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Erasing history? CNA removes article on the late Lim Chong Yah’s call for minimum wage

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While the Facebook video is still up, the article - entitled 'Singapore should have minimum wage, says economist Lim Chong Yah' - appears to have been removed. The link to the article now features a 'Page Not Found' notice.

SINGAPORE: Channel NewsAsia (CNA) has come under fire after appearing to remove an article on the late economist Lim Chong Yah’s views on how Singapore should have a minimum wage.

Prof Lim, who passed away on Saturday (8 July), was an eminent economist and wage policy pioneer. Having served as the founding chairman of the National Wages Council (NWC), Prof Lim’s many contributions to Singapore’s economic progress led him to receive the Public Service Star in 1976, the Meritorious Service Medal in 1983 and the Distinguished Service Order in 2000.

Prof Lim had been a proponent of a mandatory minimum wage scheme towards the end of his life. He called for a minimum wage in Singapore more than a decade ago, in 2012. In an interview with CNA in 2017, Prof Lim again championed a minimum wage proposal and urged the Government to reconsider its stance.

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Former CNA journalist Bharati Jagdish had asked Prof Lim what was the point of the NWC’s wage guidelines after the economist noted that the compliance rate was very low. Responding to Ms Bharati’s comment that the NWC appears to have no teeth, Prof Lim said: “That’s why I came up with the minimum wage proposal.”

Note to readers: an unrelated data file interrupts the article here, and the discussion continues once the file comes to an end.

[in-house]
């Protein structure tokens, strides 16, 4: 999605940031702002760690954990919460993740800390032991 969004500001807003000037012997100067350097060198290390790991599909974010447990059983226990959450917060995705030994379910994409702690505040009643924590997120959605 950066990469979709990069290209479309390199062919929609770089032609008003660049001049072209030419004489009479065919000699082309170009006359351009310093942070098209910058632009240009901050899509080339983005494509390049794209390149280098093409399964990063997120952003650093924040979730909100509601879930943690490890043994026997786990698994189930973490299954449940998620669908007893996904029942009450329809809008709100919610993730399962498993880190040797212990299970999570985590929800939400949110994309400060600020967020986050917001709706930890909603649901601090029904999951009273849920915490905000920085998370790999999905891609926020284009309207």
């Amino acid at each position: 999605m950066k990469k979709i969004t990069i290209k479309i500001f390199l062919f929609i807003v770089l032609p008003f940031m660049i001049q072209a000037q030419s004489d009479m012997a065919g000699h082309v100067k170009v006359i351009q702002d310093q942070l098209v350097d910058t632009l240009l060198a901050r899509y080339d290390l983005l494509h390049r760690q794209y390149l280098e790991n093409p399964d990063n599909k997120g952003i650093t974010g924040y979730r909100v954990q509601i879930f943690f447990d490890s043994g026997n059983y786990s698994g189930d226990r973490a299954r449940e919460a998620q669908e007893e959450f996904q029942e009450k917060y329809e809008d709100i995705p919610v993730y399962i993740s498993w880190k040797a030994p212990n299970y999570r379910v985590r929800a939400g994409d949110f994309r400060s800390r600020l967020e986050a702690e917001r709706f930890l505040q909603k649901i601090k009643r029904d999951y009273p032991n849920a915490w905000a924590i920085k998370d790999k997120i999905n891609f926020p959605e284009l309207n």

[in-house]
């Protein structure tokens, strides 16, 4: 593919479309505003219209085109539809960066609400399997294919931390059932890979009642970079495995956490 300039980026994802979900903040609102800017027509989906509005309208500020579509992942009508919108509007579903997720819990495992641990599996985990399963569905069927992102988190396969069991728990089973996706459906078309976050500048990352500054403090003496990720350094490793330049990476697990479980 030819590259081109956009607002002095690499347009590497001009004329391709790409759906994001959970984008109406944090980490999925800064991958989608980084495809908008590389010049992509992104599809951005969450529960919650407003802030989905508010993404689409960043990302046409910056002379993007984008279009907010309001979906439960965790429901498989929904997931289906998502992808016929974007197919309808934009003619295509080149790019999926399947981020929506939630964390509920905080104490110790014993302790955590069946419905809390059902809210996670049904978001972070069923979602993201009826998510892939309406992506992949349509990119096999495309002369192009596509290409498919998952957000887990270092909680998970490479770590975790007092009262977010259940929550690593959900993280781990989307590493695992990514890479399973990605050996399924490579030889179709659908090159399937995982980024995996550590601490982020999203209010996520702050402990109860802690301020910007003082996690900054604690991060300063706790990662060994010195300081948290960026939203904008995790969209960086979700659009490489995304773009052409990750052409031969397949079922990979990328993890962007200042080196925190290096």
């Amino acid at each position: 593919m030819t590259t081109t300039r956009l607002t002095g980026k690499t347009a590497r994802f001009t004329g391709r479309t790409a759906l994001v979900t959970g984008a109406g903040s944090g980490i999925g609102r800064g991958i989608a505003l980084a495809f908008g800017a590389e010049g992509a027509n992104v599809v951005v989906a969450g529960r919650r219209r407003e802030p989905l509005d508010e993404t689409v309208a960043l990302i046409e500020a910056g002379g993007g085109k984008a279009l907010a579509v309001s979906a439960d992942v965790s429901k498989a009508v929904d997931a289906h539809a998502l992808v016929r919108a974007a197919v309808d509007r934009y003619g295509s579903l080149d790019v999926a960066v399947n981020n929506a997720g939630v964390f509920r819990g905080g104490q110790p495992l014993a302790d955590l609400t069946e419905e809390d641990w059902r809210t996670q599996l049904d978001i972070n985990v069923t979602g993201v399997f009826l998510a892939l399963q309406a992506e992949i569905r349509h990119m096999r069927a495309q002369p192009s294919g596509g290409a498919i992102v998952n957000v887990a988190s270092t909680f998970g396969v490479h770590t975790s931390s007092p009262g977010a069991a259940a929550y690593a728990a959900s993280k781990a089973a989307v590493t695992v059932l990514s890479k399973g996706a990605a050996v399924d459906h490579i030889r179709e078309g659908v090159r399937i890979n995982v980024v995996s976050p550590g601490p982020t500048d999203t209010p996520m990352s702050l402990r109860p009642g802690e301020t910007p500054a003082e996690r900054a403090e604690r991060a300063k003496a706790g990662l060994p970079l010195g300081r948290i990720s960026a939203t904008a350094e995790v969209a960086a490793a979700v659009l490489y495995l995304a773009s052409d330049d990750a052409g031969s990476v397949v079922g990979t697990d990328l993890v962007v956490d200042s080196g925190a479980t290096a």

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When Ms Bharati noted that the Government is against implementing a minimum wage scheme, Prof Lim said: “I hope Govt will change its mind. One can discuss the minimum wage issue till Kingdom comes. There are pros, there are cons.

Most nations in the world, developed countries in particular, have introduced the minimum wage system. And there were studies that show that with the introduction of the minimum wage, it will not damage the economy provided the minimum wage level is linked to the national productivity level.”

He added, “In other words, it cannot be too high. Neither should it be too low that it becomes irrelevant. In our case, we are very blessed that we have a mechanism called the National Wages Council that can ensure whether we are going too far in having the minimum wage. If it is, say, $1000, how many people will be affected?”

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CNA posted a clip featuring Prof Lim’s call for a minimum wage on their Facebook page today (10 July) and linked to a full article on its website.

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While the Facebook video is still up, the article – entitled ‘Singapore should have minimum wage, says economist Lim Chong Yah’ – appears to have been removed. The link to the article now features a ‘Page Not Found’ notice.

The Straits Times has also raised eyebrows for changing its headline on an article covering Prof Lim’s passing. The Singapore Press Holdings’ English paper first headlined its report ‘Prominent economist and father of Lee Suet Fern, Lim Chong Yah, dies aged 91’.

The headline was later edited to ‘Prominent economist Lim Chong Yah dies, aged 91’, removing the mention of his daughter, senior lawyer Lee Suet Fern.

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Ms Lee is the wife of Lee Hsien Yang, sister-in-law of Singapore’s Prime Minister Lee Hsien Loong and the daughter-in-law of founding Prime Minister Lee Kuan Yew. She could not be with her father in his last moments as she and her husband are in self-imposed exile in the latest turn of the drawn-out Lee family feud.

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The seeming amendments and omissions by the national broadsheet and national broadcaster have led to concerns about self-censorship and the state of press freedom in Singapore, as well as questions on whether history is being erased because the articles are connected to Ms Lee and her husband, given their estranged relationship with PM Lee.

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